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Assessing United States county-level exposure for research on tropical cyclones and human health




Anderson, Brooke G., author
Ferreri, Joshua, author
Al-Hamdan, Mohammad, author
Crosson, William, author
Schumacher, Andrea, author
Guikema, Seth, author
Quiring, Steven, author
Eddelbuettel, Dirk, author
Yan, Meilin, author
Peng, Roger D., author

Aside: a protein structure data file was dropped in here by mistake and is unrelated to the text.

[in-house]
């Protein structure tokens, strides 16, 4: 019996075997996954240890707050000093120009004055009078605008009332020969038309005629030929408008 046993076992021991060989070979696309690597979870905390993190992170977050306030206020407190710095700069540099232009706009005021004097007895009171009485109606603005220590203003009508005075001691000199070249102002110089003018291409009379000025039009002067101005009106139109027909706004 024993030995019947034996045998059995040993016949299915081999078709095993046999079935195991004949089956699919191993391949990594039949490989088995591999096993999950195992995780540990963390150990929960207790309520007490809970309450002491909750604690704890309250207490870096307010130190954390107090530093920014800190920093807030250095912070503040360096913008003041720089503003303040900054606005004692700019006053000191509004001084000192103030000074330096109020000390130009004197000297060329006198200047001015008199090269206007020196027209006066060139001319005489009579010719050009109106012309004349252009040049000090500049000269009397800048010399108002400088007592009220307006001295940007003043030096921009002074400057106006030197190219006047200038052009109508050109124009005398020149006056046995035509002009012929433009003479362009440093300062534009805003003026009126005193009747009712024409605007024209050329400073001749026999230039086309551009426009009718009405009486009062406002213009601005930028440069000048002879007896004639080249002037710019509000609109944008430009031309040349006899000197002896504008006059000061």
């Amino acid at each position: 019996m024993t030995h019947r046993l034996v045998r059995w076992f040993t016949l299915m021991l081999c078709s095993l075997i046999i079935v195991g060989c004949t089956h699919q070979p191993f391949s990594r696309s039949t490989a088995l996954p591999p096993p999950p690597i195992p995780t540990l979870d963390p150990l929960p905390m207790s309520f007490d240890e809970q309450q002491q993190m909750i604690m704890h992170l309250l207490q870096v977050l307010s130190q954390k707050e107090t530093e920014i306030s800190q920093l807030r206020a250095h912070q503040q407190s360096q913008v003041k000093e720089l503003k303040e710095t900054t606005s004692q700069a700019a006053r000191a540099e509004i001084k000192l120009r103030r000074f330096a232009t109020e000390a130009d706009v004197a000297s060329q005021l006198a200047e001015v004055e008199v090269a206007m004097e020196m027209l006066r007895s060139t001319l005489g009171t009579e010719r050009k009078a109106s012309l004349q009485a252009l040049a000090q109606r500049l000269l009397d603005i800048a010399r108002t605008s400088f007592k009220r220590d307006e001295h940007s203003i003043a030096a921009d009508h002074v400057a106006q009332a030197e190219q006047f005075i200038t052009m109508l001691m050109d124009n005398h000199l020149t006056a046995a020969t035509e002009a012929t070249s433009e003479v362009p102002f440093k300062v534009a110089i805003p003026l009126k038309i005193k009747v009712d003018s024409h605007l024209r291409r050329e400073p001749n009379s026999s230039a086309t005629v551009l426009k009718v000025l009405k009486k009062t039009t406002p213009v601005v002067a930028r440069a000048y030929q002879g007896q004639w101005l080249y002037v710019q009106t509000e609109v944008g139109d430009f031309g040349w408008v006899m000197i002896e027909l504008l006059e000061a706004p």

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Background: Tropical cyclone epidemiology can be advanced through exposure assessment methods that are comprehensive and consistent across space and time, as these facilitate multiyear, multistorm studies. Further, an understanding of patterns in and between exposure metrics that are based on specific hazards of the storm can help in designing tropical cyclone epidemiological research. Objectives: a) Provide an open-source data set for tropical cyclone exposure assessment for epidemiological research; and b) investigate patterns and agreement between county-level assessments of tropical cyclone exposure based on different storm hazards. Methods: We created an open-source data set with data at the county level on exposure to four tropical cyclone hazards: peak sustained wind, rainfall, flooding, and tornadoes. The data cover all eastern U.S. counties for all land-falling or near-land Atlantic basin storms, covering 1996–2011 for all metrics and up to 1988–2018 for specific metrics. We validated measurements against other data sources and investigated patterns and agreement among binary exposure classifications based on these metrics, as well as compared them to use of distance from the storm’s track, which has been used as a proxy for exposure in some epidemiological studies. Results: Our open-source data set was typically consistent with data from other sources, and we present and discuss areas of disagreement and other caveats. Over the study period and area, tropical cyclones typically brought different hazards to different counties. Therefore, when comparing exposure assessment between different hazard-specific metrics, agreement was usually low, as it also was when comparing exposure assessment based on a distance-based proxy measurement and any of the hazard-specific metrics. Discussion: Our results provide a multihazard data set that can be leveraged for epidemiological research on tropical cyclones, as well as insights that can inform the design and analysis for tropical cyclone epidemiological research.


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